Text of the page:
Former Democratic presidential candidate Andrew Yang stepped up to defend comedian Dave Chappelle after what he referred to as a “press hit job” attacking Chappelle over some comments he made while speaking to students at his old school.
“I was endorsed by a number of celebrities. Dave Chappelle is the only one who came to Iowa and South Carolina to perform on my behalf – with proceeds going to the campaign – and even made phone calls and hung out with staff. He did it because he wants to help people. Great guy,” Yang tweeted on Friday.
I was endorsed by a number of celebrities. Dave Chappelle is the only one who came to Iowa and South Carolina to perform on my behalf – with proceeds going to the campaign – and even made phone calls and hung out with staff. He did it because he wants to help people. Great guy. pic.twitter.com/6cGMcGf3ay
— Andrew Yang🧢⬆️🇺🇸 (@AndrewYang) November 26, 2021
“The press hit job on his visiting his high school is awful,” Yang continued in a second tweet. “Successful alum who fundraises for school returns, speaks to students and gives everyone a free meal for Thanksgiving. But of course in 2021 an obvious positive gesture is framed negatively in the media.”
“To get a better sense, check out the new documentary ‘Untitled’ when you can on what Dave did through Covid. Should be available via streaming soon. He helped a lot of people. That’s the kind of person he is,” Yang added.
Chappelle took some heat for a surprise visit he made to his alma mater, Washington, D.C.’s Duke Ellington High School, according to Politico Playbook:
During a Q&A session, one student stepped to the mic and called Chappelle a “bigot,” adding, “I’m 16 and I think you’re childish, you handled it like a child,” according to two students present. The comments were confirmed by Chappelle’s spokesperson CARLA SIMS.
NO APOLOGIES: Chappelle responded, as recalled the next day by the students, “My friend, with all due respect, I don’t believe you could make one of the decisions I have to make on a given day.” That peeved some students who were hoping for an apology or some semblance of one from Chappelle.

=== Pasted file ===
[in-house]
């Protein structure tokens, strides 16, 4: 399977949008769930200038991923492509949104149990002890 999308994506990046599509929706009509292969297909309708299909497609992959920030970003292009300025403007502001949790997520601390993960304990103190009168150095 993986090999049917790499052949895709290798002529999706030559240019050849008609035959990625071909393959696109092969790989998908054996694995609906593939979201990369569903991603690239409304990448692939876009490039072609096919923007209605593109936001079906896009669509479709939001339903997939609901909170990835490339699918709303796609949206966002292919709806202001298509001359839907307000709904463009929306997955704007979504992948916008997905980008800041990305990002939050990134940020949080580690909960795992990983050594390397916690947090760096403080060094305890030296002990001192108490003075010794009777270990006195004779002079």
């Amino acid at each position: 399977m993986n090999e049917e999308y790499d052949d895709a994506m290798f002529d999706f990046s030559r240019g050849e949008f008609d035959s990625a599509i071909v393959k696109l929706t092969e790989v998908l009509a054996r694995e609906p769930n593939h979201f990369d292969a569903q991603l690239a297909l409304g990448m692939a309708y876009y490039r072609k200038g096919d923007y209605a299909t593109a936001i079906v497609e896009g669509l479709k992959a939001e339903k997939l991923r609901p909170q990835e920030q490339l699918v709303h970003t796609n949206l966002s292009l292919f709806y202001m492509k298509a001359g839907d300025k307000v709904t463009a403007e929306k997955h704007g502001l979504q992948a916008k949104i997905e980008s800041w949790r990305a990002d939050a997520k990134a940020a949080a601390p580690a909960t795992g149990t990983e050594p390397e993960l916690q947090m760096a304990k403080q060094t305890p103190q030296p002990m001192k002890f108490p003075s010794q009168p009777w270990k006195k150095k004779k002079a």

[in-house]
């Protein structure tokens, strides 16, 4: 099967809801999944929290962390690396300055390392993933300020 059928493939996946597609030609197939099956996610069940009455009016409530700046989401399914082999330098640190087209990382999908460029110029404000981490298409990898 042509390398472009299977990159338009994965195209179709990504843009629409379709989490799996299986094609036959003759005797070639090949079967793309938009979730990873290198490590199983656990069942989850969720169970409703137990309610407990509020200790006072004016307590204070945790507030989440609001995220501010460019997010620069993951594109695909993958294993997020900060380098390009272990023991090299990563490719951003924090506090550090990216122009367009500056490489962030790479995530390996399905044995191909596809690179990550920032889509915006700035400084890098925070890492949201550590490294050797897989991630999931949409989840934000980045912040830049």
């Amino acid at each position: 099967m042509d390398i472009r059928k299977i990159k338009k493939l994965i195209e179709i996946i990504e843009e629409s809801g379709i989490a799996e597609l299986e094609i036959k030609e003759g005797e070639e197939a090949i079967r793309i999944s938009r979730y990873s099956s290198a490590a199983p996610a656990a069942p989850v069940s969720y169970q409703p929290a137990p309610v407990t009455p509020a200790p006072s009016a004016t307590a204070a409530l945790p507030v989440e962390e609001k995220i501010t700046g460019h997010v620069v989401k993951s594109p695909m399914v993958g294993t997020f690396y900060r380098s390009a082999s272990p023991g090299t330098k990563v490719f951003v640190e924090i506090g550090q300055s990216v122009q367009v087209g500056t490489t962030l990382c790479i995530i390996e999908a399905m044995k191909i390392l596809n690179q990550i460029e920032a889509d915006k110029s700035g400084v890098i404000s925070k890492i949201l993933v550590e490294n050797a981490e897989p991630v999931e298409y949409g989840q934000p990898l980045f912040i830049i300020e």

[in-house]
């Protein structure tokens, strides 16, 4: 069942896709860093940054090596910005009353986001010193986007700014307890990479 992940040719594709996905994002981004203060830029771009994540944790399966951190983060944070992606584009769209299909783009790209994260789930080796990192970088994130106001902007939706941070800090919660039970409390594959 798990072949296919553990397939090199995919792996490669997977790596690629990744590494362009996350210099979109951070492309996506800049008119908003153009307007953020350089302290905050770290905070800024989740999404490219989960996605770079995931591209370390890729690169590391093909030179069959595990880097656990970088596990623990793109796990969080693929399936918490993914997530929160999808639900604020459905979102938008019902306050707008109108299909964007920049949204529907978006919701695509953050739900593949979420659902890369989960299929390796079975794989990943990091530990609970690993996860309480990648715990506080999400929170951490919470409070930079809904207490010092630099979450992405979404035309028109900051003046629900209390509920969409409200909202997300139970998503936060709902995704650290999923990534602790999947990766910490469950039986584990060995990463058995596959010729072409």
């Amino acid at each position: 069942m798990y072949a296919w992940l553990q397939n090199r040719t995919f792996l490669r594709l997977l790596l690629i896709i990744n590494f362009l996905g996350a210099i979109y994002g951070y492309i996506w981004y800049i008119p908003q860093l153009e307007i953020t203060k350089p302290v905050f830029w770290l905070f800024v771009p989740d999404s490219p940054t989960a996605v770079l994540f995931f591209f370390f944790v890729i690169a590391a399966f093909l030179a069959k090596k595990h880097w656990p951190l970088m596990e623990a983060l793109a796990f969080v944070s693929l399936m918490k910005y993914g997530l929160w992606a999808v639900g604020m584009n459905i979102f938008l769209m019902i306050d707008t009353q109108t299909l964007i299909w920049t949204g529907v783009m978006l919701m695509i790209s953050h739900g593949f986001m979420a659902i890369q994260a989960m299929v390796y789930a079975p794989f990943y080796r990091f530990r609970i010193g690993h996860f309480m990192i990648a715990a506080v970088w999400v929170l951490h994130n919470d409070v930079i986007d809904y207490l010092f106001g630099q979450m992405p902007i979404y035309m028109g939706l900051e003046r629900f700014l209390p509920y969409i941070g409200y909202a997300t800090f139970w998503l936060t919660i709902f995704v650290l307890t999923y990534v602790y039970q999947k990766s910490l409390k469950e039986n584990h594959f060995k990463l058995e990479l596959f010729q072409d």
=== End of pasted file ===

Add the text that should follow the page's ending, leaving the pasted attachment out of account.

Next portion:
In response to another antagonistic question, Chappelle roughly told the student body of artists: “I’m better than every instrumentalist, artist, no matter what art you do in this school, right now, I’m better than all of you. I’m sure that will change. I’m sure you’ll be household names soon.”
The students recalled that another student in the audience shouted at him, “Your comedy kills,” and Chappelle shot back, “N—— are killed every day.” He then asked, “The media’s not here, right?”
Chappelle’s spokesperson, Carla Sims, said that the comedian was going out of his way to help the school, noting that he had raised hundreds of thousands of dollars in those efforts.
Despite a few antagonistic questions and responses, students said that Chappelle’s tone and demeanor changed as the event came to a close and he addressed the fact that some students had received death threats after protesting against him.
“He said, ‘This is my family and whether they know it or not I love these kids. … I don’t want to hear about any threats to these kids. These kids don’t deserve that,'” one student told Politico.
Chappelle left the students with tickets to a screening of his new documentary — “Untitled” — which chronicles the comedian’s efforts to keep engaging audiences and entertaining people despite the restrictions imposed due to the coronavirus pandemic. He also provided 600 Thanksgiving meals for Duke Ellington students and staff members.